# Relation between thermal expansion and stress

• raju_pro
In summary, the question is whether initial stress affects thermal expansion coefficient in a metallic component. The answer is no, as shown by the example of two identical springs under different stresses and the explanation of superposition. However, some manipulation of partial derivatives shows that the coefficient of thermal expansion is dependent on stress, as demonstrated in a Journal Paper from MIT-Cambridge. The authors also confirmed this through experiments. If the Young's Modulus is assumed to not vary with temperature, then the variation of \alpha with respect to stress can be disregarded.
raju_pro
I have been trying to find an answer for this for quite some time and found this forum which could help me.

Does an initial stress (elastic strain induced in a metallic component) change its thermal expansion coefficient? if yes then what is the relationship?

In simpler terms, does 2 identical parts one under load (elastically strained) and other free state would expand through the same length when the surrounding temprature is increased?

No, it does not.

Imagine this example. You have two identical springs. They are both extension springs with loops on each end, they are hanging from pegs. One of the springs is under tension because there is a weight hung from it. This weight is not enough to plastically deform the spring. The other spring has no additional load, it just hangs by its own weight. One spring, the one with the weight, is under greater stress.

So you take this set up and put it in an oven and increase its temperature by 100 degrees. Both springs will, if they are perfect ideal springs, expand equally due to the normal thermal expansion effects.

The explanation is just common supper-position. Both effects just are independent and ignore each other.

Thanks for your response. I had the same thought earlier, but then came across this Journal Paper from MIT-Cambridge (although it is quite an old reference)

http://ieeexplore.ieee.org/xpl/freeabs_all.jsp?arnumber=5121477

It is often assumed that the coefficient of thermal expansion is stress-independent, but some manipulation of partial derivatives shows that that's not strictly true. Consider a long rod (with length L and spring constant $k=dF/dL$) that can be axially loaded with force F; we'd like to know whether the linear thermal expansion coefficient

$$\alpha_\mathrm{L}=\frac{1}{L_0}\left(\frac{\partial L}{\partial T}\right)_F$$

is dependent on the load. This dependence can be written as

$$\frac{\partial}{\partial F}(\alpha_\mathrm{L})=\frac{\partial}{\partial F}\left[\frac{1}{L_0}\left(\frac{\partial L}{\partial T}\right)_F\right]_T=\frac{1}{L_0}\frac{\partial}{\partial F}\left[\left(\frac{\partial L}{\partial T}\right)_F\right]_T=\frac{1}{L_0}\frac{\partial}{\partial T}\left[\left(\frac{\partial L}{\partial F}\right)_T\right]_F=-\frac{1}{L_0k^2}\left(\frac{\partial k}{\partial T}\right)_F$$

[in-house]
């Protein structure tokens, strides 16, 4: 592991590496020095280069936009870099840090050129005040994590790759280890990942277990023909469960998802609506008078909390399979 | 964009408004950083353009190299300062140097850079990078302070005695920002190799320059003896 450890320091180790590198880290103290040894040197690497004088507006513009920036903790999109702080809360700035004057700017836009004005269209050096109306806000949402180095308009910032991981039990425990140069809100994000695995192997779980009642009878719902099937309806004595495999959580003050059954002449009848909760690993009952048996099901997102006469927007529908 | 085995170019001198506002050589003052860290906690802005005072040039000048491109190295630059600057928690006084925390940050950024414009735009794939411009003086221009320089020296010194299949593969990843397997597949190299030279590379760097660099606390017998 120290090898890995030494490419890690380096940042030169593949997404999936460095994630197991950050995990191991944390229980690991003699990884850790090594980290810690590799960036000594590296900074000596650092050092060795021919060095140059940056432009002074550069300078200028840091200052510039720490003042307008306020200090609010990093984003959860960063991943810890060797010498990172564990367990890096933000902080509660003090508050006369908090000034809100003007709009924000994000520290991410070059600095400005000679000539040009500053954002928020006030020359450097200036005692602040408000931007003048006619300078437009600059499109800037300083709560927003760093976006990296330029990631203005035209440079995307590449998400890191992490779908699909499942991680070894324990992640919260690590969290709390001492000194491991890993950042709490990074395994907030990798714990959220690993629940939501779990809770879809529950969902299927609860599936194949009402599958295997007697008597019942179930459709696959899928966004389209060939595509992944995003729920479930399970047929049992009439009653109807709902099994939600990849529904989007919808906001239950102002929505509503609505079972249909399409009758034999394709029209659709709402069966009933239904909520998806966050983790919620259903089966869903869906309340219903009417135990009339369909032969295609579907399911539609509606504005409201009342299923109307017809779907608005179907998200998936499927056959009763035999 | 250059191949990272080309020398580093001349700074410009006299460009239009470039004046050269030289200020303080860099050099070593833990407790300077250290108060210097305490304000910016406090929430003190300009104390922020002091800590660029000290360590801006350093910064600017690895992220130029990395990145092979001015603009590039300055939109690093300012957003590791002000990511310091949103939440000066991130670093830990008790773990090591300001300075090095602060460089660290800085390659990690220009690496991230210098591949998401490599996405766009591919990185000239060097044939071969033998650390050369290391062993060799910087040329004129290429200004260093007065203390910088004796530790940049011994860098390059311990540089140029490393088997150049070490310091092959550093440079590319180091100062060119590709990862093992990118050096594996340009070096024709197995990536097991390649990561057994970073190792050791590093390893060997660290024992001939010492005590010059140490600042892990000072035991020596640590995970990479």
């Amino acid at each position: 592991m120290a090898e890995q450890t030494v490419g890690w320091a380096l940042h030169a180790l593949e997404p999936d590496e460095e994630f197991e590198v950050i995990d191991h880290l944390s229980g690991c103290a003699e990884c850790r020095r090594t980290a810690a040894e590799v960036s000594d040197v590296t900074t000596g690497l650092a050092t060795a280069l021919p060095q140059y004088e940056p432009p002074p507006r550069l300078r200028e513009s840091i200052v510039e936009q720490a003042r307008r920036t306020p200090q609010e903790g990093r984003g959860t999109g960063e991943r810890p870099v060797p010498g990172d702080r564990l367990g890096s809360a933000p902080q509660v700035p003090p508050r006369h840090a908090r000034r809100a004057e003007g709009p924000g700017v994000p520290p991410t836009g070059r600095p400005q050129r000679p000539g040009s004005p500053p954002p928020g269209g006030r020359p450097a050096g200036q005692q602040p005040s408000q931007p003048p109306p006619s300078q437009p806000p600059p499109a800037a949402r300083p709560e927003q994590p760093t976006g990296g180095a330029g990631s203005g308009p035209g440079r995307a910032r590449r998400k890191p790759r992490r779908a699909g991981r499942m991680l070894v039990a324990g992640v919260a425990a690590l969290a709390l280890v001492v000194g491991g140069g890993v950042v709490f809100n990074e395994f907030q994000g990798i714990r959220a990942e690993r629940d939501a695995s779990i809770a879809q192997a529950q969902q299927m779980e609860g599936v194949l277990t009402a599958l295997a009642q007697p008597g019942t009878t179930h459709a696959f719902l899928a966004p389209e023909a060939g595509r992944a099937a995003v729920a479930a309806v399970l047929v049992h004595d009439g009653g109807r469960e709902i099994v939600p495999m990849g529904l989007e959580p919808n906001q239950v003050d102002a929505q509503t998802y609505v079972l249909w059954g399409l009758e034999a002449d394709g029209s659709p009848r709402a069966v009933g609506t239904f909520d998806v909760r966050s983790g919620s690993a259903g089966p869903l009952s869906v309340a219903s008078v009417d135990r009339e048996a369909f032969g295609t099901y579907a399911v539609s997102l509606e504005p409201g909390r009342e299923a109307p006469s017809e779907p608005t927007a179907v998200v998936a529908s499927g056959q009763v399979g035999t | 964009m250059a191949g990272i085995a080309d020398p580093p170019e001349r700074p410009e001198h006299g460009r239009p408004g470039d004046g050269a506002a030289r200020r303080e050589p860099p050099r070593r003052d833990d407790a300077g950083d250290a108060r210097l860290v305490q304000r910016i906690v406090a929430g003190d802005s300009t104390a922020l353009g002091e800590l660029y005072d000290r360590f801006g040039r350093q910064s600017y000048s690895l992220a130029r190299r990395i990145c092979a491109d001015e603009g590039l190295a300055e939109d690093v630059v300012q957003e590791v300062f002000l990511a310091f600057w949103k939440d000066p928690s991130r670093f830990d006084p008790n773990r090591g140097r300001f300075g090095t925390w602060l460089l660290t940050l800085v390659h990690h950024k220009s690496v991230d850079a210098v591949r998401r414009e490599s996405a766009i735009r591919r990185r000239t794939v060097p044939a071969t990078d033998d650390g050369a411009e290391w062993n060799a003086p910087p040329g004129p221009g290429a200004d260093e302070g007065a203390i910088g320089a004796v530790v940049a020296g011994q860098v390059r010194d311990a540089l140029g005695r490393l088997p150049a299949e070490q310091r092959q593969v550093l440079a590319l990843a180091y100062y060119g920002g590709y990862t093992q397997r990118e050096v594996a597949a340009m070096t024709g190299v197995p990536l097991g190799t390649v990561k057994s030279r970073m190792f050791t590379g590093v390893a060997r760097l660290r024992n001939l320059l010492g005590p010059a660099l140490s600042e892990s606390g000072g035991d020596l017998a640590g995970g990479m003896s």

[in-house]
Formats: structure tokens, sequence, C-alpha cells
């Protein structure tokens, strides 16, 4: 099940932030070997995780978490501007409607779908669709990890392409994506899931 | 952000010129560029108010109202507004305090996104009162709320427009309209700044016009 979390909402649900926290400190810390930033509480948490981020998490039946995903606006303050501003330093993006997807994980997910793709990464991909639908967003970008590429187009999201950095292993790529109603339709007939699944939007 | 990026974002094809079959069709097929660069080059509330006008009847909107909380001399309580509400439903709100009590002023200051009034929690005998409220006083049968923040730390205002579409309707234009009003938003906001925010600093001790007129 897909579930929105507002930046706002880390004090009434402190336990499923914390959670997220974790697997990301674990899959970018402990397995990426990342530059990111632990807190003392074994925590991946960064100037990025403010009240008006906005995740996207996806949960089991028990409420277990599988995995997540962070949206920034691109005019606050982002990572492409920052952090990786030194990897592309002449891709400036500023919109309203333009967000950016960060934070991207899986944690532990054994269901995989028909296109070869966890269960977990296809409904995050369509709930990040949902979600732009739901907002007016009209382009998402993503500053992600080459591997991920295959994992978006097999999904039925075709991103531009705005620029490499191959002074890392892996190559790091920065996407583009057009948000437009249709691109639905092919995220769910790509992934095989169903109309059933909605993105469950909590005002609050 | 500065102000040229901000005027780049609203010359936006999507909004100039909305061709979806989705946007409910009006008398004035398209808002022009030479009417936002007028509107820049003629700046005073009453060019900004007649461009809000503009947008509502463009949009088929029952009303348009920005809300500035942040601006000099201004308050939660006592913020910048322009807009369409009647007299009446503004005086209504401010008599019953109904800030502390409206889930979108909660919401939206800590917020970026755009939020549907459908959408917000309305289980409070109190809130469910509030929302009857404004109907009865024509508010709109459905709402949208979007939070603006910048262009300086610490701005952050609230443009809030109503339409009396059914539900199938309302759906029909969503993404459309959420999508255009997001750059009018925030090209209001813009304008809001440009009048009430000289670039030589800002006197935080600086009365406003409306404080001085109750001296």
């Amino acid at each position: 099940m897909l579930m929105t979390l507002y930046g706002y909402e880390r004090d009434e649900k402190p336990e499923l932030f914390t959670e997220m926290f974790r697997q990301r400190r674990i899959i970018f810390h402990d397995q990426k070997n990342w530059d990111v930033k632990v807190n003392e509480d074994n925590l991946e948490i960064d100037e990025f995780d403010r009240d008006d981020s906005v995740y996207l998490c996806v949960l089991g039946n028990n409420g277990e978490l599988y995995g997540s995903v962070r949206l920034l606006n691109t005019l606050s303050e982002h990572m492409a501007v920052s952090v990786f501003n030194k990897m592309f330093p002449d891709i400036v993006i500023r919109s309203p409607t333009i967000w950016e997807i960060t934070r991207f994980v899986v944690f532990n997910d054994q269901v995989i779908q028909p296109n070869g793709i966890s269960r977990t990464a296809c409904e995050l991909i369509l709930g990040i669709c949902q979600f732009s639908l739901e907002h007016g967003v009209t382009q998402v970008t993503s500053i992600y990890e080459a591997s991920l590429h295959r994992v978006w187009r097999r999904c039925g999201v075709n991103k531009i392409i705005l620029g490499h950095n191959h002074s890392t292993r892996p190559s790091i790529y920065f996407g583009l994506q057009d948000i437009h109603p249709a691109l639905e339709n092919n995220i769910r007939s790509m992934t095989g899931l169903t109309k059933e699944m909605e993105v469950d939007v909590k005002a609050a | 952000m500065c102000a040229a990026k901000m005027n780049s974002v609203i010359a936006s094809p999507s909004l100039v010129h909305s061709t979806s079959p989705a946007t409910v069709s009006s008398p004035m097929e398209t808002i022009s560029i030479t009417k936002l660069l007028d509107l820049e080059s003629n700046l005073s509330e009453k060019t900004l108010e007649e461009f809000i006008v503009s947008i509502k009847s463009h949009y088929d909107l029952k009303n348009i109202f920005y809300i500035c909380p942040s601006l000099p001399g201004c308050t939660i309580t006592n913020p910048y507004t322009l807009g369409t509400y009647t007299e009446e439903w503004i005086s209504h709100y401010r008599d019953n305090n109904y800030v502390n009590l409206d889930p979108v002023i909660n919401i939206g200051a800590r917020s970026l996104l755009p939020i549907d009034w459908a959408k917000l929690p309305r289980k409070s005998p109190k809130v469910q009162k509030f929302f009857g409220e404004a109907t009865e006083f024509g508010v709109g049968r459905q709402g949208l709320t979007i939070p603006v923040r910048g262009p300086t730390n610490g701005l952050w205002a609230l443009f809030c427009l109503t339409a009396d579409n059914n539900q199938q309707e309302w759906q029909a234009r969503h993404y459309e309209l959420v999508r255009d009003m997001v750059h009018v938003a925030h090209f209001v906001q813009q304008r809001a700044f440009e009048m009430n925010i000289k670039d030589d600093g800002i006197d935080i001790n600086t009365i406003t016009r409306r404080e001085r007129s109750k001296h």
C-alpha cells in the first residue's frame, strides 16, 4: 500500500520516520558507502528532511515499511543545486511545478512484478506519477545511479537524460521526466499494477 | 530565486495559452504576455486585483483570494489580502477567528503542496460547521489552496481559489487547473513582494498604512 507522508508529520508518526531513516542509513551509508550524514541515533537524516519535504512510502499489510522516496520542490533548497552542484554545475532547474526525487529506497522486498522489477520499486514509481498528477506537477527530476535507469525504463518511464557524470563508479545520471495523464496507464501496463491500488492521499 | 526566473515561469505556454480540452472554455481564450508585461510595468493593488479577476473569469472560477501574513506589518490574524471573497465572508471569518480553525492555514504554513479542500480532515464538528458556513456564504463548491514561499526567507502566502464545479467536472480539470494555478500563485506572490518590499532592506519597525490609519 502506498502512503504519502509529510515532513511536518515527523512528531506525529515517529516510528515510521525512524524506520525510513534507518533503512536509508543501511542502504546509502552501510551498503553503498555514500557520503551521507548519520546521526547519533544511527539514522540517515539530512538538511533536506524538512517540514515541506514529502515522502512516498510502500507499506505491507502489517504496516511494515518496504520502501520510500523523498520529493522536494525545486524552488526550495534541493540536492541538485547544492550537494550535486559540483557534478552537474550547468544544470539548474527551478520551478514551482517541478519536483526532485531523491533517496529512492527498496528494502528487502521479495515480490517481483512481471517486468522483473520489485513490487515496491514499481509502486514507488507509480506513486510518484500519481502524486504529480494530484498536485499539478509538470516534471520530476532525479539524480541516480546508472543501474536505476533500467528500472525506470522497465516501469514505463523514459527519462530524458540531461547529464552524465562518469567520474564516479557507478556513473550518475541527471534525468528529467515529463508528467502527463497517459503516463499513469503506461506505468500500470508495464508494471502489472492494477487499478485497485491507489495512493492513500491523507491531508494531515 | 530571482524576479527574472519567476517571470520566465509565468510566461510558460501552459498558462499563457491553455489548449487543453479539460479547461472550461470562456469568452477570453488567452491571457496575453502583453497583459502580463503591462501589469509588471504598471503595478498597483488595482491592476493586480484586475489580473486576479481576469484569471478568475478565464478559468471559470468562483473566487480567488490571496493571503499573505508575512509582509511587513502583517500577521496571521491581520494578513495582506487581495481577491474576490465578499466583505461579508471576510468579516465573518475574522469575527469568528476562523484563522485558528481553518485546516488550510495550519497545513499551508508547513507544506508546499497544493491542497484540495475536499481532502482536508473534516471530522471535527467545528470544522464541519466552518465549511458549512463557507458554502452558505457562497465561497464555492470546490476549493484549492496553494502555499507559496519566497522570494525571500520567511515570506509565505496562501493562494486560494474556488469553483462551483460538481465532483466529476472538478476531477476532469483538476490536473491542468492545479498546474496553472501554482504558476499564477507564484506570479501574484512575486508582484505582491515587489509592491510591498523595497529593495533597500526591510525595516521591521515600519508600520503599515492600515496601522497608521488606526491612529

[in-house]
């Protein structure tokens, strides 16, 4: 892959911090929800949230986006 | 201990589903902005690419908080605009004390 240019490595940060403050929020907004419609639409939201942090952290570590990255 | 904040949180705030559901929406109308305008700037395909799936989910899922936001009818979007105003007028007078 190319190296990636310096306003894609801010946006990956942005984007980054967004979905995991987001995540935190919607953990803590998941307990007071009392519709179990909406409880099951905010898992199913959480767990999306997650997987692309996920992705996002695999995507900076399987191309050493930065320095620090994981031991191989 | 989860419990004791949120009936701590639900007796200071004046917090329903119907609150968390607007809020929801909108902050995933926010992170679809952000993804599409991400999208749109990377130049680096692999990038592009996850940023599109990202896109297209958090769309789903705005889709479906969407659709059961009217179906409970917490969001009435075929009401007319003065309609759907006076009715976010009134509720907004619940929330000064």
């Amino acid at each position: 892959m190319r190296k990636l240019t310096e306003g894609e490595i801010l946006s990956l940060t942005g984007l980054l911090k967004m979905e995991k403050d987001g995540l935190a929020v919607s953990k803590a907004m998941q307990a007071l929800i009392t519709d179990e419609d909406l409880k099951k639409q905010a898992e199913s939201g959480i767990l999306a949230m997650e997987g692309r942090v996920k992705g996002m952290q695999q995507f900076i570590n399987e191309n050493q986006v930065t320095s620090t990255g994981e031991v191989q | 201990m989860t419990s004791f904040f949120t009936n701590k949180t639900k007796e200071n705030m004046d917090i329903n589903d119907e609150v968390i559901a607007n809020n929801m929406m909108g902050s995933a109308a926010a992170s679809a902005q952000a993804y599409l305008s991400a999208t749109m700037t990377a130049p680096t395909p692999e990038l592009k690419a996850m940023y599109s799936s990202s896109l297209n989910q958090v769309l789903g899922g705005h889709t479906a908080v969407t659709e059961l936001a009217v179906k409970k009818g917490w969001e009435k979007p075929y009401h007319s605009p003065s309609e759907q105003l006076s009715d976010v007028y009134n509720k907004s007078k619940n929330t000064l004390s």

which shows that the temperature dependence of stiffness is somehow involved!

The authors did essentially the same calculations for the more general 3-D case of stress and strain, then confirmed their predictions by experiment. Does this answer your question?

Mapes, thanks for your reply. So in this case if I had assumed that the Young's Modulus does not vary with temperature i.e., $$\frac{\partial\bf{E}}{\partial\bf{T}}$$ = 0, then I do not have to worry about the variation of $$\alpha$$ wrt to temperature ?

If you mean $\alpha$ with respect to stress or force, correct; the two effects are linked. (But $\alpha$ will still vary with temperature in a way that's material-specific.)

## 1. What is thermal expansion?

Thermal expansion is the tendency of a material to expand or contract in response to changes in temperature.

## 2. How does thermal expansion relate to stress?

When a material undergoes thermal expansion, it exerts stress on its surroundings. This stress can lead to deformations or even failure of the material if it exceeds its strength.

## 3. What factors affect the degree of thermal expansion in a material?

The degree of thermal expansion in a material is affected by its composition, crystal structure, and temperature range. Different materials have different coefficients of thermal expansion, which measure the rate of expansion per degree change in temperature.

## 4. How is thermal expansion measured and quantified?

Thermal expansion is typically measured using techniques such as dilatometry, interferometry, or strain gauges. The coefficient of thermal expansion can then be calculated by dividing the change in length or volume by the original length or volume and the change in temperature.

## 5. Can thermal expansion be controlled or prevented?

Thermal expansion cannot be completely prevented, but it can be controlled by incorporating materials with different coefficients of thermal expansion in a design, or by using techniques such as pre-stressing or thermal compensation. Proper design and material selection can minimize the effects of thermal expansion on a structure or device.

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